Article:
Unlike the West, where excellent artist biographies and art books are available for a young readership, in India, such publications are still a rarity. But it’s soon going to be India Art Fair season — reason enough to go scouring for books on art and by Indian artists that can introduce children to art practices and personalities in the country.
With the publication of Raza’s Bindu (2015, Art1st Publications, appropriate for 4-7 year olds), their biography of Progressive artist, SH Raza, Ritu Khoda and Vanita Pai filled up the lacunae in the Indian publishing scene when it came to art books for children. A slim volume, it focuses on Raza’s preoccupation with the dot and how it transformed his life. Generously interspersed with some of the artist’s iconic artwork and independent exercises inspired by his practice, the interactive nature of the book makes it particularly exciting for curious, young minds.
Khoda and Pai followed it up with Eye Spy Indian Art (Takshila Publication, appropriate for 10 + years), a book on modernist art movements in India, the next year. Designed like a treasure hunt at a museum, readers are led through major transitional phases — from Company School of painting to the patachitras of Kalighat, from the art of Raja Ravi Varma and Jamini Roy to the philosophy behind the practices of MF Husain and Gulammohammed Sheikh — of Indian art. Through it all, like a leitmotif, runs a treasury of reproductions of artwork by the masters and exercises to hone one’s understanding of their work. terms such as diptych, lamp black and oleograph are explained in a glossary. The lack of a pedagogical approach works in favour of the book as does the ample encouragement to build up a critical approach.
The purpose of art is to free up the imagination rather than to limit it within rote depictions. Like the six wise men of Indostan discovering for themselves “the marvel of an elephant” in John Godfrey Saxe’s poem, indie publisher Tara Books introduces children to folk and tribal approaches to drawing a fish and an elephant in a series of unique activity books — 8 Ways to Draw an Elephant (2015, Paolo Ferrarotti and other artists) and 8 Ways to Draw a Fish (2016, Luisa Martelo and other artists) through tracing, pattern-making, and, of course, colouring. Unconventional, informative and incredibly fun, these books, meant for a 4+ readership, is perfect for all ages.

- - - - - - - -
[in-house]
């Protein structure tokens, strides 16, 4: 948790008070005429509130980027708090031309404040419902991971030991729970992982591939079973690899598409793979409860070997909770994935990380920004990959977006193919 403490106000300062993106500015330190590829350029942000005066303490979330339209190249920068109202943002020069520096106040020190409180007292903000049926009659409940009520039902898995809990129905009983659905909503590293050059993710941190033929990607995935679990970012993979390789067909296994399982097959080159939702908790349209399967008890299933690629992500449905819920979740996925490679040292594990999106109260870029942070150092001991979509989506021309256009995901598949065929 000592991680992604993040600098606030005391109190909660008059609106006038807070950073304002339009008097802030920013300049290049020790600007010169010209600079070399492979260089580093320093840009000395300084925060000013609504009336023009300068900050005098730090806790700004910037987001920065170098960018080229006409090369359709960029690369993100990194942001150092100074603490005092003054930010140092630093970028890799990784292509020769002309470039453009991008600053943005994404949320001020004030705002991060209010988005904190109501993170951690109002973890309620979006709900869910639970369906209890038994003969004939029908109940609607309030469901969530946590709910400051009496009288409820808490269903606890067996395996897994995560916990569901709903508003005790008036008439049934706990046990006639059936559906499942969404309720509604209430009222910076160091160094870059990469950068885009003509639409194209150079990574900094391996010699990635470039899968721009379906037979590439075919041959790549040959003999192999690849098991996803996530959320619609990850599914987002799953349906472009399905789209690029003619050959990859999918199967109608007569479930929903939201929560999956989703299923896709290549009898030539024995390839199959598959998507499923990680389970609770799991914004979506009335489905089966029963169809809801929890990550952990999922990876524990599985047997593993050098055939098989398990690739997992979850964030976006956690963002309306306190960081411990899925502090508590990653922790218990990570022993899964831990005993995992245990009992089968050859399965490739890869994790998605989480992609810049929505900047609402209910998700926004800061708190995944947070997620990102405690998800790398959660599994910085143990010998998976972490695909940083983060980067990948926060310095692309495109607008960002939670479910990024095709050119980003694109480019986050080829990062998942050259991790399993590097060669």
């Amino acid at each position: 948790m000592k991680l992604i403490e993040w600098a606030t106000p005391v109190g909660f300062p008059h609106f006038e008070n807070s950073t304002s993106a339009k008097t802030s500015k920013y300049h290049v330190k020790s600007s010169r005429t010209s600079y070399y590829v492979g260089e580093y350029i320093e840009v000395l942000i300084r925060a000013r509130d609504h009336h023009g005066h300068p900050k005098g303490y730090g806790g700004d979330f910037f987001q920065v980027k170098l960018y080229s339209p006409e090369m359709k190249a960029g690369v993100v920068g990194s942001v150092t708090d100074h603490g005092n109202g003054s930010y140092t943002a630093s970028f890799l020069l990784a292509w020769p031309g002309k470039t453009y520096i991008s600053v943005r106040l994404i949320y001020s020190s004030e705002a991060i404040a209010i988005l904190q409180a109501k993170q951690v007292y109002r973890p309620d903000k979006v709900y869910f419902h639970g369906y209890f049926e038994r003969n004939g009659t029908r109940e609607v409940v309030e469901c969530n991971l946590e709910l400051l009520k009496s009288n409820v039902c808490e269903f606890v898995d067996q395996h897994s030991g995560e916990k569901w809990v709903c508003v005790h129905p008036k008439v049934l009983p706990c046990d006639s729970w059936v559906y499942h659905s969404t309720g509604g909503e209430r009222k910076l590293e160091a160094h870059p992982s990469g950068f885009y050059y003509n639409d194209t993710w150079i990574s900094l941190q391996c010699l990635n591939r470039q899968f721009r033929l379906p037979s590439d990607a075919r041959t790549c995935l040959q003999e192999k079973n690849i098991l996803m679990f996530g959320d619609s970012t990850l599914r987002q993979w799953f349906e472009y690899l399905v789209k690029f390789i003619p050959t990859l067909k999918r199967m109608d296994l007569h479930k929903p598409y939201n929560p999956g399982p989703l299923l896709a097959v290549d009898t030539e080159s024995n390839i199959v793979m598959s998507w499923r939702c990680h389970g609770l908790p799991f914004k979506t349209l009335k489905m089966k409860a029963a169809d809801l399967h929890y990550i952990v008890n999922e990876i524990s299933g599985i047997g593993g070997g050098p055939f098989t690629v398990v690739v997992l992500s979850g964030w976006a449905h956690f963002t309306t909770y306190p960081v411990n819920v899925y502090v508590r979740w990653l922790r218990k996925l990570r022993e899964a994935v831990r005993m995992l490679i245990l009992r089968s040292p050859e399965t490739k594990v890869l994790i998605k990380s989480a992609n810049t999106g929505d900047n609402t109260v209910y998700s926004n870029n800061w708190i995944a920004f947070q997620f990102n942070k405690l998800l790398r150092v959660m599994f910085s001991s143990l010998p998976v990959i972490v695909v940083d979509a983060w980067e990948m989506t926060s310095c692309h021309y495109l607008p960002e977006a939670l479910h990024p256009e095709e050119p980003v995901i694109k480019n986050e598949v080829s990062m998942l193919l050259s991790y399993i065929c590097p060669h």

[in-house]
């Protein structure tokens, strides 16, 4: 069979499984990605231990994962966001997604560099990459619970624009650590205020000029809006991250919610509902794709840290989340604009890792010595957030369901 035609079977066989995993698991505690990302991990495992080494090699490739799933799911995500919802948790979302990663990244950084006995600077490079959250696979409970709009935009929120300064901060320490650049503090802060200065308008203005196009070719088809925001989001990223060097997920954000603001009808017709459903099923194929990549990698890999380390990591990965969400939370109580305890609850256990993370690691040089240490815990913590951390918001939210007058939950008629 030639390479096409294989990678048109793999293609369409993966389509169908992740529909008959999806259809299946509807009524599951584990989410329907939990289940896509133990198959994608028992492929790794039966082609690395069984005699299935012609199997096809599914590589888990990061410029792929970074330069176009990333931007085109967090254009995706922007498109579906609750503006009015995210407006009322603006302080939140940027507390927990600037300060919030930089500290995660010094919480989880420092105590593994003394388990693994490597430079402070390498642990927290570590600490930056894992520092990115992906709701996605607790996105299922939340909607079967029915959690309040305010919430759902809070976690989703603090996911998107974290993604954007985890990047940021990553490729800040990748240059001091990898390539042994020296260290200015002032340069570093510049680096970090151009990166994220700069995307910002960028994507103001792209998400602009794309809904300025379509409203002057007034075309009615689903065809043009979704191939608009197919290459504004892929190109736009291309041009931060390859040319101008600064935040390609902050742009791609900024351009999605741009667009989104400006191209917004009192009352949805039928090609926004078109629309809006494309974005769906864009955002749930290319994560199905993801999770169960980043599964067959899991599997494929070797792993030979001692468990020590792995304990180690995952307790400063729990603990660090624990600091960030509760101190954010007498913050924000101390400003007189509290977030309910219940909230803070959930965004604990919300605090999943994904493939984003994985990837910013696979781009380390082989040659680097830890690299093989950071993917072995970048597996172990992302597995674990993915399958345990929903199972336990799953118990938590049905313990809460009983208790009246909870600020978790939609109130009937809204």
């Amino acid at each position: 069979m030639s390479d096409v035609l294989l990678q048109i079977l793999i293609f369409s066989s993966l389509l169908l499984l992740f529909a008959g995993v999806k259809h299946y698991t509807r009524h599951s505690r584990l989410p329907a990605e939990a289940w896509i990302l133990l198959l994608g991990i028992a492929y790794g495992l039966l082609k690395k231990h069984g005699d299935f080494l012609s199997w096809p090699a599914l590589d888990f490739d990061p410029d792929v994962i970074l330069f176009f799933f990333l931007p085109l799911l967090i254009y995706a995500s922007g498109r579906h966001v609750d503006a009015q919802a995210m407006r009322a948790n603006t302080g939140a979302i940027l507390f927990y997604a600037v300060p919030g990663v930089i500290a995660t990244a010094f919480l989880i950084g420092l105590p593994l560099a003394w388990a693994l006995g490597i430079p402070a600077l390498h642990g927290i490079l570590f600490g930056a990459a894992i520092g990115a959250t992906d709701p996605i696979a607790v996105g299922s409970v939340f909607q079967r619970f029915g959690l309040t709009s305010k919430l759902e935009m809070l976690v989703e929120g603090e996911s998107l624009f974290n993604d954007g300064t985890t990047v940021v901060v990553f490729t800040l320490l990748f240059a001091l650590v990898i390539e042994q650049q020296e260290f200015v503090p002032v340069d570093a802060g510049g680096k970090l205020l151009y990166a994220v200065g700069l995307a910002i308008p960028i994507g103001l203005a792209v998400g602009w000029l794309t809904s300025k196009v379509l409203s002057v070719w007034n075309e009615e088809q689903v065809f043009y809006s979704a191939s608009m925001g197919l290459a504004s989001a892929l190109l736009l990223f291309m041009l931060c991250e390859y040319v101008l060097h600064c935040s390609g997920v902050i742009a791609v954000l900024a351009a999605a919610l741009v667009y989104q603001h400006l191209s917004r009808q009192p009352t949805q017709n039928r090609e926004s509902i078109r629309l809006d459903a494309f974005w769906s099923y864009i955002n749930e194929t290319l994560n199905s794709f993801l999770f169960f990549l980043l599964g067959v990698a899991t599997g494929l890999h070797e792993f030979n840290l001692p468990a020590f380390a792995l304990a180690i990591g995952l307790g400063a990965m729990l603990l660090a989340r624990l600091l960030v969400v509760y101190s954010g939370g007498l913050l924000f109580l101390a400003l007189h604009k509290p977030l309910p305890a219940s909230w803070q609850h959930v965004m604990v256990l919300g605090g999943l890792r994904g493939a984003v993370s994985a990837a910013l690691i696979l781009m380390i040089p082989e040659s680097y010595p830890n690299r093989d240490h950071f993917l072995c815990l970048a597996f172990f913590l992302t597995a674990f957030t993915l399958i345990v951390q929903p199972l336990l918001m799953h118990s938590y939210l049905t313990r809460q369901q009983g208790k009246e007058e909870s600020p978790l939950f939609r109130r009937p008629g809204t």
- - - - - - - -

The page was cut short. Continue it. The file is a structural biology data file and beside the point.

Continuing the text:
When artists turn to fiction, the results are just as delightful. Little Poppy is glum for all the usual reasons that children get glum — her father forgot to pat her on the head before he left for work and her mother is forcing her to drink milk. But as she mopes around the house, a little visitor, a sparrow, arrives and brings a smile back to Poppy’s face by introducing her to the natural world. Written and illustrated by the multifaceted KG Subramanyan in his distinctive graphic style, How Poppy Grew Happy (2008, Seagull Books), is a charming reminder that all you need for happiness is a daily dose of wonder. There is no recommended age group for this book, but it’s safe to say that while younger children will enjoy the simple storytelling, older ones and adults will love it for the evocative art.
Delhi-based artist Madhvi Parekh’s foray into art began early, with her immersion in local folklore, her proximity to nature and her adeptness in handicrafts, particularly needlework, in her village in Gujarat. Later, when she moved to the city, after her marriage to artist Manu Parekh, Madhvi would draw upon those memories and translate them on to canvas. Dreamscapes, fantastical beasts, myths and nature form the basis of the ouevre of the entirely self-taught artist, whose work has often been compared to that of German artist Paul Klee and to Spanish painter, Joan Miro. Last year, during a retrospective of her work, Delhi Art Gallery launched a book, Madhvi’s Magical Daydreams, written by the artist for very young readers (appropriate for 4-6 years). It takes them through her childhood in the village, the centrality of faith in her life, and how she brought all of these together in her art. The extensive artwork offers children a glimpse into her fascinating artistic vocabulary and the simple text acts as cues to hold it together in a winsome combination.
The late Meera Mukherjee, best known for her bronze sculptures, was also a writer of children’s books. Catching Fish and Other Stories (2000, Seagull Books) is translated by Anjum Katyal from the original Bengali. Peopled with ordinary characters who encounter the extraordinary — near-Biblical floods, talking fish, quilts filled with clouds — Mukherjee’s stories have a fable-like quality that renders them timeless, while staying anchored in the everyday.
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